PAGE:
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10 Things You Should Know About New Orleans Now

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10 Things You Should Know About New Orleans

10 Things You Should Know About New Orleans

Five years ago, Hurricane Katrina landed on New Orleans. News of the deadly storm splashed national headlines as natives of the Crescent City either evacuated or stayed hoping to brave the strong hurricane. Hitting the anniversary mark this Sunday, some are asking what does New Orleans look now? Here are 10 things you should know about New Orleans.

The Storm

A fierce Hurricane Katrina hit New Orleans on August 29, 2005, with 135 mph winds and a 14 foot storm surge, reports Nielsen.com. It was the sixth strongest hurricane on record and the deadliest since 1928.

Migrating

The New Orleans area lost nearly 595,205 people who relocated to nearby counties in the north Louisiana or to Atlanta, Houston, and Dallas, reports CNN.com.

Health Care

In 2007, the New York Times reported the reasons for New Orleans shaky health care system: the city's poorest and newly uninsured were hit the hardest, but doctors and patients, politicians and entrepreneurs were also affected. Twenty-two percent of Louisiana's populations is uninsured, according to research from the Kaiser Family Foundation in 2009. On August 25, 2010, New Orleans officials had a meeting with the board that will now oversee a new $1.2 billion, 424-bed teaching hospital in Mid-City New Orleans, reports the Times-Picayune.

Education

Before Hurricane Katrina hit the state's education system was under tough scrutiny and schools were in need of major repairs. Today, Education Secretary Arne Duncan is calling Hurricane Katrina, "the best thing that happened to the education system." He continued, "it took the devastating tragedy of the hurricane to wake up the community to demand more and expect better for their children." He made the comments last January.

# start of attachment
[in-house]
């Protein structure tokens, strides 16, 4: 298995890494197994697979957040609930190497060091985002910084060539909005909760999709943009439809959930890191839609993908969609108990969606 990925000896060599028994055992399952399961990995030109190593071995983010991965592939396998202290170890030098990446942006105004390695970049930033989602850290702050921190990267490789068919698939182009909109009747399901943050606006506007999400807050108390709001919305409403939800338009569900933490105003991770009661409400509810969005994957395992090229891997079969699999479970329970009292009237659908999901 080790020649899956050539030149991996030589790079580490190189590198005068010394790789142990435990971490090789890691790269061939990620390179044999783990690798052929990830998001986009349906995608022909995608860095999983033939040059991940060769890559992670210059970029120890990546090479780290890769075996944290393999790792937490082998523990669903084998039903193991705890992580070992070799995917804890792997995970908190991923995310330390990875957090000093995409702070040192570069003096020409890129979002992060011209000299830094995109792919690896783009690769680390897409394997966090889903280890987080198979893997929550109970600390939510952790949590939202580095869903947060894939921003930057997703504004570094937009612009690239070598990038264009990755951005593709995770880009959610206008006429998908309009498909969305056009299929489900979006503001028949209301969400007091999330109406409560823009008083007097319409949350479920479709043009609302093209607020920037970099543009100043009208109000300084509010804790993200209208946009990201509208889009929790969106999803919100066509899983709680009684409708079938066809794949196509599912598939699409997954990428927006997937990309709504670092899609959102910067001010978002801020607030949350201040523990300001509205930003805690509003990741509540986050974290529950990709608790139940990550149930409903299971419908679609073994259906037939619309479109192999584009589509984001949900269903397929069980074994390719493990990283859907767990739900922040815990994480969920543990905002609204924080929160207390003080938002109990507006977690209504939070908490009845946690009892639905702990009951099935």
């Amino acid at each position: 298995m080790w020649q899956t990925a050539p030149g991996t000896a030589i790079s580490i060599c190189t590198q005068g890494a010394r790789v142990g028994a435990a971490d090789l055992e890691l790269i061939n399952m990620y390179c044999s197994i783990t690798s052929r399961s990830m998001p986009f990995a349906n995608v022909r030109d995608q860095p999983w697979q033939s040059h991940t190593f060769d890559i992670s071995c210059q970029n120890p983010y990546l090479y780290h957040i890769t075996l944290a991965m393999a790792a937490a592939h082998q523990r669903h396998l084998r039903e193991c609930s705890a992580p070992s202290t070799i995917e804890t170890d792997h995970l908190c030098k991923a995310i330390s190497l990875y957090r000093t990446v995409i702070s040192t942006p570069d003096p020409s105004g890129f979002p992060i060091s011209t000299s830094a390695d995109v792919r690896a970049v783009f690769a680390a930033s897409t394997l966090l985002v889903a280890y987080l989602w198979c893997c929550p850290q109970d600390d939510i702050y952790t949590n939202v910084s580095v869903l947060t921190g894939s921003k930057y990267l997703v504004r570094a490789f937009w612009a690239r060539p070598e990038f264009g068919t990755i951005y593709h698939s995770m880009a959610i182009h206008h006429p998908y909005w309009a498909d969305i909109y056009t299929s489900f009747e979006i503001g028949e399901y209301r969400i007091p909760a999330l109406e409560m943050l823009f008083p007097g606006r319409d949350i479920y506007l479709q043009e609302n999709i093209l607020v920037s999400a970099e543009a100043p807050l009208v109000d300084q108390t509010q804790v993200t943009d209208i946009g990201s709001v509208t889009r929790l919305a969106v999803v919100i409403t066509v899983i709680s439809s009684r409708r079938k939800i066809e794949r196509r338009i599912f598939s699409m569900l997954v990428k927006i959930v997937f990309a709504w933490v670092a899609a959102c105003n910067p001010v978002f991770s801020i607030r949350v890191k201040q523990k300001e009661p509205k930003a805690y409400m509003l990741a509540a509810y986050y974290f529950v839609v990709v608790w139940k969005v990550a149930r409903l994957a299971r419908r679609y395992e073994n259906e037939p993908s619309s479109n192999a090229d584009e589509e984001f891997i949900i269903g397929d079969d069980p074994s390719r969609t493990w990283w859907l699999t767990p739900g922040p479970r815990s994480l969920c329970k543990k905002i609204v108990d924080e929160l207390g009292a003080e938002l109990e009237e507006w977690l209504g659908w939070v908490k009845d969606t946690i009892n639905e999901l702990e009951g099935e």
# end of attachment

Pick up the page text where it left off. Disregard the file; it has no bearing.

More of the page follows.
Children

Five years later, children are still affected by the storm. About 37 percent of children who survived Hurricane Katrina "have received a clinical mental health diagnosis of depression, anxiety, or behavior disorder," according to a study by Columbia University's National Center for Disaster Preparedness.

Seniors

The Times-Picayune have had difficulty determining how many displaced senior citizens have returned to New Orleans since Katrina, because some may have been taken in by extended family and counted as a larger household. Reports show that elders returning to New Orleans face barriers, such as fewer services assisting them and sketchy health care aid. In March, a $43 million structure with 200 apartments called, "Terraces on Tulane," was opened for senior citizens. The fresh complex served as the new replacement for Forest Towers East, a previous elderly community that never reopened after Hurricane Katrina.

Housing

Many middle-class neighborhoods are scrambling for money to repair their homes. The only option for the owners who are short on cash is to tear them down, reports CNN.com. The poorest areas such as, the 9th Wards and St. Bernard Parish have the biggest challenges.

Crime

Crime is a huge problem in the Crescent City and the police department is having a hard time keeping the peace. These days, officers are being asked to accept a 10 percent pay cut and most cannot take their police cars home without paying for that privilege, according to CNN.com.

Demographics Now

On August 24, 2010, Nielsen research center released its own snapshot of the city post-Katrina, surprisingly, NOLA is now older, wealthier, and less diverse.

Obama Administration

The Obama administration announced on August 24 that they will give out $25 million for rebuilding projects to help the Gulf Coast recover from Hurricanes Kartrina and Rita.

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